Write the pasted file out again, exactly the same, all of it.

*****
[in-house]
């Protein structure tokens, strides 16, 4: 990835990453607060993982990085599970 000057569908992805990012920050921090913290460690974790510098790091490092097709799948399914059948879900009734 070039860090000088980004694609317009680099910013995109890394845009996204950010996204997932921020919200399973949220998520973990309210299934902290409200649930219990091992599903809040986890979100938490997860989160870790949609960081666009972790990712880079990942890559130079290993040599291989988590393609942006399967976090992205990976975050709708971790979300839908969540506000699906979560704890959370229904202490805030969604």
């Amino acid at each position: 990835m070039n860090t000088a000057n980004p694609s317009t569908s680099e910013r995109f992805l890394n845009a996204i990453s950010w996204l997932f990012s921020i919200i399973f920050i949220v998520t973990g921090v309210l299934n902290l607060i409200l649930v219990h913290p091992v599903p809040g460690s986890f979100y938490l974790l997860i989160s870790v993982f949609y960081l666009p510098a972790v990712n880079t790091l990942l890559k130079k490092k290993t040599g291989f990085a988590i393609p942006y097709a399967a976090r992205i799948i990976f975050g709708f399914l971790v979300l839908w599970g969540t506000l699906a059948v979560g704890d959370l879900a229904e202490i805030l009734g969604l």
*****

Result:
[in-house]
């Protein structure tokens, strides 16, 4: 990835990453607060993982990085599970 000057569908992805990012920050921090913290460690974790510098790091490092097709799948399914059948879900009734 070039860090000088980004694609317009680099910013995109890394845009996204950010996204997932921020919200399973949220998520973990309210299934902290409200649930219990091992599903809040986890979100938490997860989160870790949609960081666009972790990712880079990942890559130079290993040599291989988590393609942006399967976090992205990976975050709708971790979300839908969540506000699906979560704890959370229904202490805030969604």
């Amino acid at each position: 990835m070039n860090t000088a000057n980004p694609s317009t569908s680099e910013r995109f992805l890394n845009a996204i990453s950010w996204l997932f990012s921020i919200i399973f920050i949220v998520t973990g921090v309210l299934n902290l607060i409200l649930v219990h913290p091992v599903p809040g460690s986890f979100y938490l974790l997860i989160s870790v993982f949609y960081l666009p510098a972790v990712n880079t790091l990942l890559k130079k490092k290993t040599g291989f990085a988590i393609p942006y097709a399967a976090r992205i799948i990976f975050g709708f399914l971790v979300l839908w599970g969540t506000l699906a059948v979560g704890d959370l879900a229904e202490i805030l009734g969604l």